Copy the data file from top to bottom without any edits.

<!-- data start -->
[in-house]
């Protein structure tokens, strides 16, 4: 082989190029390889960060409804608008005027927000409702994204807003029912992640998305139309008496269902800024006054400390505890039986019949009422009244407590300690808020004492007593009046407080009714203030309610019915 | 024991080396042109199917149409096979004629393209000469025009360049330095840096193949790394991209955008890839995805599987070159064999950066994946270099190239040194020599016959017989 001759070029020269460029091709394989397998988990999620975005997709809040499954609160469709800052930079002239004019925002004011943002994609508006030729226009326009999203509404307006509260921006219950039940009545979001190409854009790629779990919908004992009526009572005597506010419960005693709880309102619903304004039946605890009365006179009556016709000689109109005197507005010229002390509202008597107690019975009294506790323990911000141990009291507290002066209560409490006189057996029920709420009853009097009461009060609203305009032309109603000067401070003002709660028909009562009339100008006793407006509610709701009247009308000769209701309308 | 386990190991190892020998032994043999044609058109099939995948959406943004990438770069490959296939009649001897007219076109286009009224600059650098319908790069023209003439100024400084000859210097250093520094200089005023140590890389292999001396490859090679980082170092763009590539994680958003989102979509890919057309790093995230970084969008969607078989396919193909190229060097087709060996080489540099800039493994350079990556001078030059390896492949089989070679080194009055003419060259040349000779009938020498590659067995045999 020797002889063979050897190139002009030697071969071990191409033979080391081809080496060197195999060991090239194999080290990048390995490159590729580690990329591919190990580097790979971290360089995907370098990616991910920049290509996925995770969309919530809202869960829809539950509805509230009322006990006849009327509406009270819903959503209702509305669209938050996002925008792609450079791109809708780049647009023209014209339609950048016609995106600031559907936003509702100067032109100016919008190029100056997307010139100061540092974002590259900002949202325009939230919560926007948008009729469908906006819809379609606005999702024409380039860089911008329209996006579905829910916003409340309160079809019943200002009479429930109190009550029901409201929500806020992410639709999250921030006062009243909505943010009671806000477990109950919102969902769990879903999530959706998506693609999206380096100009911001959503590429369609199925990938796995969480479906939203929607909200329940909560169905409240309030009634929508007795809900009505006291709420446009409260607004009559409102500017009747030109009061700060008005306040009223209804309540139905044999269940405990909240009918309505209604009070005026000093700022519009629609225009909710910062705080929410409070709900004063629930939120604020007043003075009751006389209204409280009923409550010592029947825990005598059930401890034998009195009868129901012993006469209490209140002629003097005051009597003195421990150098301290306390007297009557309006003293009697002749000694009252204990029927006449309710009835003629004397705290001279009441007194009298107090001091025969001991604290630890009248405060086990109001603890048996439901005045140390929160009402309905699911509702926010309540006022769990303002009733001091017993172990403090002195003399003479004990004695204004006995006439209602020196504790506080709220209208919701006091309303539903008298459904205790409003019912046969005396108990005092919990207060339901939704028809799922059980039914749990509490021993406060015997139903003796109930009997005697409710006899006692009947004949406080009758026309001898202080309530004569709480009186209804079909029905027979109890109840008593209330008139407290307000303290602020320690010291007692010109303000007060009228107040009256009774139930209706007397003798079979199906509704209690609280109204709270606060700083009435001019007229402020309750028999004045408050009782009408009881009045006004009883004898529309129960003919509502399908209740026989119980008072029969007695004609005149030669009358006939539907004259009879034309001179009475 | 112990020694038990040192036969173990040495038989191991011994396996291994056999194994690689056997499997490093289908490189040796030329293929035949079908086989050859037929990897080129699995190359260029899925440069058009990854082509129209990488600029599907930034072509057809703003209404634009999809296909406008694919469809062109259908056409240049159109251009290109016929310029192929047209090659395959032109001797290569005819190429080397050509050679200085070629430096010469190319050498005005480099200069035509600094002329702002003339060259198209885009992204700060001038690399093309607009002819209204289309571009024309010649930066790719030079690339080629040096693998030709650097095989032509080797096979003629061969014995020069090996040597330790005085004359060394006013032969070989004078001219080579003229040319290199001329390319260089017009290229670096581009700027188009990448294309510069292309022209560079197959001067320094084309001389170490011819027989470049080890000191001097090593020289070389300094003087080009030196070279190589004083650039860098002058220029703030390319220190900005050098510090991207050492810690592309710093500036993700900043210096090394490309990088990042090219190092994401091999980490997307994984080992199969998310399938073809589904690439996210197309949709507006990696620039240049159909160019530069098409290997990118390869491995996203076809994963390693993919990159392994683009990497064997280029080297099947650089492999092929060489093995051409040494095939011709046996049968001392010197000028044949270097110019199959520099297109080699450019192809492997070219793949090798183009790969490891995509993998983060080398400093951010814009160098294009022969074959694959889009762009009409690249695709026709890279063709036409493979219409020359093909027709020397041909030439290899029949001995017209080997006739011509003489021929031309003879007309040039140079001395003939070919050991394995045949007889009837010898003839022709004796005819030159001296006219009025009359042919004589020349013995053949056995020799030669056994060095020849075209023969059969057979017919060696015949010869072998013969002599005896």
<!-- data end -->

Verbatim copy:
[in-house]
């Protein structure tokens, strides 16, 4: 082989190029390889960060409804608008005027927000409702994204807003029912992640998305139309008496269902800024006054400390505890039986019949009422009244407590300690808020004492007593009046407080009714203030309610019915 | 024991080396042109199917149409096979004629393209000469025009360049330095840096193949790394991209955008890839995805599987070159064999950066994946270099190239040194020599016959017989 001759070029020269460029091709394989397998988990999620975005997709809040499954609160469709800052930079002239004019925002004011943002994609508006030729226009326009999203509404307006509260921006219950039940009545979001190409854009790629779990919908004992009526009572005597506010419960005693709880309102619903304004039946605890009365006179009556016709000689109109005197507005010229002390509202008597107690019975009294506790323990911000141990009291507290002066209560409490006189057996029920709420009853009097009461009060609203305009032309109603000067401070003002709660028909009562009339100008006793407006509610709701009247009308000769209701309308 | 386990190991190892020998032994043999044609058109099939995948959406943004990438770069490959296939009649001897007219076109286009009224600059650098319908790069023209003439100024400084000859210097250093520094200089005023140590890389292999001396490859090679980082170092763009590539994680958003989102979509890919057309790093995230970084969008969607078989396919193909190229060097087709060996080489540099800039493994350079990556001078030059390896492949089989070679080194009055003419060259040349000779009938020498590659067995045999 020797002889063979050897190139002009030697071969071990191409033979080391081809080496060197195999060991090239194999080290990048390995490159590729580690990329591919190990580097790979971290360089995907370098990616991910920049290509996925995770969309919530809202869960829809539950509805509230009322006990006849009327509406009270819903959503209702509305669209938050996002925008792609450079791109809708780049647009023209014209339609950048016609995106600031559907936003509702100067032109100016919008190029100056997307010139100061540092974002590259900002949202325009939230919560926007948008009729469908906006819809379609606005999702024409380039860089911008329209996006579905829910916003409340309160079809019943200002009479429930109190009550029901409201929500806020992410639709999250921030006062009243909505943010009671806000477990109950919102969902769990879903999530959706998506693609999206380096100009911001959503590429369609199925990938796995969480479906939203929607909200329940909560169905409240309030009634929508007795809900009505006291709420446009409260607004009559409102500017009747030109009061700060008005306040009223209804309540139905044999269940405990909240009918309505209604009070005026000093700022519009629609225009909710910062705080929410409070709900004063629930939120604020007043003075009751006389209204409280009923409550010592029947825990005598059930401890034998009195009868129901012993006469209490209140002629003097005051009597003195421990150098301290306390007297009557309006003293009697002749000694009252204990029927006449309710009835003629004397705290001279009441007194009298107090001091025969001991604290630890009248405060086990109001603890048996439901005045140390929160009402309905699911509702926010309540006022769990303002009733001091017993172990403090002195003399003479004990004695204004006995006439209602020196504790506080709220209208919701006091309303539903008298459904205790409003019912046969005396108990005092919990207060339901939704028809799922059980039914749990509490021993406060015997139903003796109930009997005697409710006899006692009947004949406080009758026309001898202080309530004569709480009186209804079909029905027979109890109840008593209330008139407290307000303290602020320690010291007692010109303000007060009228107040009256009774139930209706007397003798079979199906509704209690609280109204709270606060700083009435001019007229402020309750028999004045408050009782009408009881009045006004009883004898529309129960003919509502399908209740026989119980008072029969007695004609005149030669009358006939539907004259009879034309001179009475 | 112990020694038990040192036969173990040495038989191991011994396996291994056999194994690689056997499997490093289908490189040796030329293929035949079908086989050859037929990897080129699995190359260029899925440069058009990854082509129209990488600029599907930034072509057809703003209404634009999809296909406008694919469809062109259908056409240049159109251009290109016929310029192929047209090659395959032109001797290569005819190429080397050509050679200085070629430096010469190319050498005005480099200069035509600094002329702002003339060259198209885009992204700060001038690399093309607009002819209204289309571009024309010649930066790719030079690339080629040096693998030709650097095989032509080797096979003629061969014995020069090996040597330790005085004359060394006013032969070989004078001219080579003229040319290199001329390319260089017009290229670096581009700027188009990448294309510069292309022209560079197959001067320094084309001389170490011819027989470049080890000191001097090593020289070389300094003087080009030196070279190589004083650039860098002058220029703030390319220190900005050098510090991207050492810690592309710093500036993700900043210096090394490309990088990042090219190092994401091999980490997307994984080992199969998310399938073809589904690439996210197309949709507006990696620039240049159909160019530069098409290997990118390869491995996203076809994963390693993919990159392994683009990497064997280029080297099947650089492999092929060489093995051409040494095939011709046996049968001392010197000028044949270097110019199959520099297109080699450019192809492997070219793949090798183009790969490891995509993998983060080398400093951010814009160098294009022969074959694959889009762009009409690249695709026709890279063709036409493979219409020359093909027709020397041909030439290899029949001995017209080997006739011509003489021929031309003879007309040039140079001395003939070919050991394995045949007889009837010898003839022709004796005819030159001296006219009025009359042919004589020349013995053949056995020799030669056994060095020849075209023969059969057979017919060696015949010869072998013969002599005896």